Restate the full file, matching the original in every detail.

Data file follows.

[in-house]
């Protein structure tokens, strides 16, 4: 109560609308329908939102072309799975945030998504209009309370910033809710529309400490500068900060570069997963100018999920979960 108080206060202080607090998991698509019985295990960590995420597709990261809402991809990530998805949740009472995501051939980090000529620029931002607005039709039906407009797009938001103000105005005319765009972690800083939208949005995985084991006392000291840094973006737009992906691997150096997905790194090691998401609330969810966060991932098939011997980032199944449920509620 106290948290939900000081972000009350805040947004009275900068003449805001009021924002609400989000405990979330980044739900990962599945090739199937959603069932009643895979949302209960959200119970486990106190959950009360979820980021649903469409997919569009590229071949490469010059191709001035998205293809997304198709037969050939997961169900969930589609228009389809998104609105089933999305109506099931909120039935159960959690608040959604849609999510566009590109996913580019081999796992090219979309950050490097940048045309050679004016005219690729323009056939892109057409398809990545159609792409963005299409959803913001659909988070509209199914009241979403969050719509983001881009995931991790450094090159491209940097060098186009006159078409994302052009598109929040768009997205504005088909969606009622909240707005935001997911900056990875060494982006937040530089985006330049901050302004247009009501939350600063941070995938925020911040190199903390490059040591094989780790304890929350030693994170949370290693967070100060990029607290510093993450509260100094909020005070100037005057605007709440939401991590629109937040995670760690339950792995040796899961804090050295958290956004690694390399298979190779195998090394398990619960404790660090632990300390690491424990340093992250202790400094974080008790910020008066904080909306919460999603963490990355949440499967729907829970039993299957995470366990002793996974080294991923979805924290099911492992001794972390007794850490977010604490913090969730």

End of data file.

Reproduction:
[in-house]
């Protein structure tokens, strides 16, 4: 109560609308329908939102072309799975945030998504209009309370910033809710529309400490500068900060570069997963100018999920979960 108080206060202080607090998991698509019985295990960590995420597709990261809402991809990530998805949740009472995501051939980090000529620029931002607005039709039906407009797009938001103000105005005319765009972690800083939208949005995985084991006392000291840094973006737009992906691997150096997905790194090691998401609330969810966060991932098939011997980032199944449920509620 106290948290939900000081972000009350805040947004009275900068003449805001009021924002609400989000405990979330980044739900990962599945090739199937959603069932009643895979949302209960959200119970486990106190959950009360979820980021649903469409997919569009590229071949490469010059191709001035998205293809997304198709037969050939997961169900969930589609228009389809998104609105089933999305109506099931909120039935159960959690608040959604849609999510566009590109996913580019081999796992090219979309950050490097940048045309050679004016005219690729323009056939892109057409398809990545159609792409963005299409959803913001659909988070509209199914009241979403969050719509983001881009995931991790450094090159491209940097060098186009006159078409994302052009598109929040768009997205504005088909969606009622909240707005935001997911900056990875060494982006937040530089985006330049901050302004247009009501939350600063941070995938925020911040190199903390490059040591094989780790304890929350030693994170949370290693967070100060990029607290510093993450509260100094909020005070100037005057605007709440939401991590629109937040995670760690339950792995040796899961804090050295958290956004690694390399298979190779195998090394398990619960404790660090632990300390690491424990340093992250202790400094974080008790910020008066904080909306919460999603963490990355949440499967729907829970039993299957995470366990002793996974080294991923979805924290099911492992001794972390007794850490977010604490913090969730």